5. Method for grading or classifying the scientific evidence is specified.

  6. Formal methods of combining evidence or expert opinion are used and described.

  7. Benefits and harms of specific health practices are specified.

  8. Benefits and harms are quantified.

  9. The effect on healthcare costs from specific health practices is specified.

  10. Costs are quantified.

Standards on the formulation of recommendations

  1. The role of value judgments used by the guideline developers in making recommendations is discussed.

  2. The role of patient preferences is discussed.

  3. Recommendations are specific and apply to the stated goals of the guideline.

  4. Recommendations are graded according to the strength of the evidence.

Flexibility in the recommendations is specified.

SOURCES: AGREE (2001); Brouwers et al. (2010); Cluzeau et al. (1999); Hayward et al. (1993); IOM (1992); Shaneyfelt et al. (1999).

Suggested Citation:"Appendix C: Clinical Practice Guideline Appraisal Tools." Institute of Medicine. 2011. Clinical Practice Guidelines We Can Trust. Washington, DC: The National Academies Press. doi: 10.17226/13058.
×

REFERENCES

AGREE. 2001. Appraisal of guidelines for research & evaluation (AGREE) instrument.

Brouwers, M. C., M. E. Kho, G. P. Browman, J. S. Burgers, F. Cluzeau, G. Feder, B. Fervers, I. D. Graham, S. E. Hanna, J. Makarski, and for the AGREE Next Steps Consortium. 2010. Development of the AGREE II, part 2: Assessment of validity of items and tools to support application. CMAJ 182(10):E472–E478.

Cluzeau, F. A., P. Littlejohns, J. M. Grimshaw, G. Feder, and S. E. Moran. 1999. Development and application of a generic methodology to assess the quality of clinical guidelines. International Journal for Quality in Health Care 11(1):21–28.

Hayward, R. S. A., M. C. Wilson, S. R. Tunis, E. B. Bass, H. R. Rubin, and R. B. Haynes. 1993. More informative abstracts of articles describing clinical practice guidelines. Annals of Internal Medicine 118(9):731–737.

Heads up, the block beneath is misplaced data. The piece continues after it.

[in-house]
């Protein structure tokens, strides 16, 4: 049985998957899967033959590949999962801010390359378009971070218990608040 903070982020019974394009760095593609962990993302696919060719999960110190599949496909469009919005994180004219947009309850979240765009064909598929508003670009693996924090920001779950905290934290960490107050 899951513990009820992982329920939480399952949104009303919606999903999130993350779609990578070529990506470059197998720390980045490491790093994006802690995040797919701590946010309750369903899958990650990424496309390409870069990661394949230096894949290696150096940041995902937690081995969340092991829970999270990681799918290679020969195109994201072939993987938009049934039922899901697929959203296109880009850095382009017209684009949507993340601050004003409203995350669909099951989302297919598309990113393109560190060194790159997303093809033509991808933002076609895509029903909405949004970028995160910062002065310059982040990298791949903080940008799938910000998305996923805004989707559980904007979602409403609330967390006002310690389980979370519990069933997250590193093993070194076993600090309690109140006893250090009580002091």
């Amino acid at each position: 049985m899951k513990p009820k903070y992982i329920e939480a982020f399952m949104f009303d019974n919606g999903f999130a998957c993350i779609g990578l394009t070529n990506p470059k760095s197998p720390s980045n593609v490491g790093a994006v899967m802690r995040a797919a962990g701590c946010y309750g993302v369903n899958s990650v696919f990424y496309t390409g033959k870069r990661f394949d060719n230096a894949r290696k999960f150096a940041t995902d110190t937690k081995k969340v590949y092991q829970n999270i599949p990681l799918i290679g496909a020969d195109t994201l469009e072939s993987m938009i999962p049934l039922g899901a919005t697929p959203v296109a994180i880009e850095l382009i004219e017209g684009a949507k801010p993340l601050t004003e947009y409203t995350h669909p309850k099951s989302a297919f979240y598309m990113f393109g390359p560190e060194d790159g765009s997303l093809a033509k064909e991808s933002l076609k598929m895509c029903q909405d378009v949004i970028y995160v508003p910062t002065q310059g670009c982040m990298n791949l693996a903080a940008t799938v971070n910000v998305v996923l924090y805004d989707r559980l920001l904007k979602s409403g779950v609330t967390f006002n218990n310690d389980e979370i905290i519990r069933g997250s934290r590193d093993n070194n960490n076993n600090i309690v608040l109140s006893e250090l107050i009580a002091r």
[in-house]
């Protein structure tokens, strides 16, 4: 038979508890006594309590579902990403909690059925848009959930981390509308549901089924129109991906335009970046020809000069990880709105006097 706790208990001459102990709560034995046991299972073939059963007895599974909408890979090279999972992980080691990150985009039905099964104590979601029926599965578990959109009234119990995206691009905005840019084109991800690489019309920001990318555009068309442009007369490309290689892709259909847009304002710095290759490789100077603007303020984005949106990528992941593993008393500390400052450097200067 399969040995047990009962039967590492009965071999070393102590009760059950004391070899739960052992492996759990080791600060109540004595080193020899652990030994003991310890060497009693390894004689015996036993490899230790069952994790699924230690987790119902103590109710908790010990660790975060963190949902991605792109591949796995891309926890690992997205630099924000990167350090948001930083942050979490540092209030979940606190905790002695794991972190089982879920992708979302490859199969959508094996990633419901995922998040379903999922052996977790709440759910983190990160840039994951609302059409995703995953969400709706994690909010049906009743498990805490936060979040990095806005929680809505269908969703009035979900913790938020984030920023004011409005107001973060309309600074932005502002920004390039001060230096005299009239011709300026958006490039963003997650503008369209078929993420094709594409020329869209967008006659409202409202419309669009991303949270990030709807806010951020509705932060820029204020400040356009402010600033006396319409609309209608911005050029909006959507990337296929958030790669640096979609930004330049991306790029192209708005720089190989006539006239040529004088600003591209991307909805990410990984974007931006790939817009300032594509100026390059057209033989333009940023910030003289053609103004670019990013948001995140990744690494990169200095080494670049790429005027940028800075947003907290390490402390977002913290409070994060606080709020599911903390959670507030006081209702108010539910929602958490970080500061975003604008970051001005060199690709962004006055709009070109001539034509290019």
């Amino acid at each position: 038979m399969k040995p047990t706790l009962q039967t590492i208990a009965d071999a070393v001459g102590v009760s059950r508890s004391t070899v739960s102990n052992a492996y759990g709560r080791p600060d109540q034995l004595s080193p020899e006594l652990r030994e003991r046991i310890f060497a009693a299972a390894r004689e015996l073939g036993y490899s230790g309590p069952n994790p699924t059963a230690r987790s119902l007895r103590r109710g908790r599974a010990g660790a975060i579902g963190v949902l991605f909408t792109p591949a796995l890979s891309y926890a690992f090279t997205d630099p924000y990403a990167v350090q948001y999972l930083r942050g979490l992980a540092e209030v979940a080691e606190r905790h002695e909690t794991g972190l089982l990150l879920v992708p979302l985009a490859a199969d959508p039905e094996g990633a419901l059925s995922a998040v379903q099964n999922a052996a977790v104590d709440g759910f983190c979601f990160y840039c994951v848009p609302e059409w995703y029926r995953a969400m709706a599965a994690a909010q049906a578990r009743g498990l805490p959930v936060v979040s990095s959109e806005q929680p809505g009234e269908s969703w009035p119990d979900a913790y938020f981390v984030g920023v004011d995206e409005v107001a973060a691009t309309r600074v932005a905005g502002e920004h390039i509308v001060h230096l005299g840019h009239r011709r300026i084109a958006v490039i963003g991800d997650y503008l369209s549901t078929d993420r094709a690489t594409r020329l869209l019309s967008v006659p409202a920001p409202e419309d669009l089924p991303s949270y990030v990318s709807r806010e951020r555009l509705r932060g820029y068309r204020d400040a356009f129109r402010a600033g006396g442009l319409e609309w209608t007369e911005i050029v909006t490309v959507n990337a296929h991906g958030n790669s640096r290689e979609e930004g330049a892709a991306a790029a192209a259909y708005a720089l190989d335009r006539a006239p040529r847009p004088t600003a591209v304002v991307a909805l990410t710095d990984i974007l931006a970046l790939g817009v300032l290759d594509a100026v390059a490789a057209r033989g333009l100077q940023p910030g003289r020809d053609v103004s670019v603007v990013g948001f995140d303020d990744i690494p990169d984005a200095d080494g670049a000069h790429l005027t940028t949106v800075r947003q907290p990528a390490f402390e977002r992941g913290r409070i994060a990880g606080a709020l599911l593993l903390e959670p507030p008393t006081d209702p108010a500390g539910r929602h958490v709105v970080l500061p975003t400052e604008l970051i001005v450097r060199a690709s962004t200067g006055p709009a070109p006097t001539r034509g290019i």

IOM (Institute of Medicine). 1992. Guidelines for clinical practice: From development to use. Edited by M. J. Field and K. N. Lohr. Washington, DC: National Academy Press.

Shaneyfelt, T., M. Mayo-Smith, and J. Rothwangl. 1999. Are guidelines following guidelines? The methodological quality of clinical practice guidelines in the peer-reviewed medical literature. JAMA 281:1900–1905.

Suggested Citation:"Appendix C: Clinical Practice Guideline Appraisal Tools." Institute of Medicine. 2011. Clinical Practice Guidelines We Can Trust. Washington, DC: The National Academies Press. doi: 10.17226/13058.
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Advances in medical, biomedical and health services research have reduced the level of uncertainty in clinical practice. Clinical practice guidelines (CPGs) complement this progress by establishing standards of care backed by strong scientific evidence. CPGs are statements that include recommendations intended to optimize patient care. These statements are informed by a systematic review of evidence and an assessment of the benefits and costs of alternative care options. Clinical Practice Guidelines We Can Trust examines the current state of clinical practice guidelines and how they can be improved to enhance healthcare quality and patient outcomes.

Clinical practice guidelines now are ubiquitous in our healthcare system. The Guidelines International Network (GIN) database currently lists more than 3,700 guidelines from 39 countries. Developing guidelines presents a number of challenges including lack of transparent methodological practices, difficulty reconciling conflicting guidelines, and conflicts of interest. Clinical Practice Guidelines We Can Trust explores questions surrounding the quality of CPG development processes and the establishment of standards. It proposes eight standards for developing trustworthy clinical practice guidelines emphasizing transparency; management of conflict of interest ; systematic review--guideline development intersection; establishing evidence foundations for and rating strength of guideline recommendations; articulation of recommendations; external review; and updating.

Clinical Practice Guidelines We Can Trust shows how clinical practice guidelines can enhance clinician and patient decision-making by translating complex scientific research findings into recommendations for clinical practice that are relevant to the individual patient encounter, instead of implementing a one size fits all approach to patient care. This book contains information directly related to the work of the Agency for Healthcare Research and Quality (AHRQ), as well as various Congressional staff and policymakers. It is a vital resource for medical specialty societies, disease advocacy groups, health professionals, private and international organizations that develop or use clinical practice guidelines, consumers, clinicians, and payers.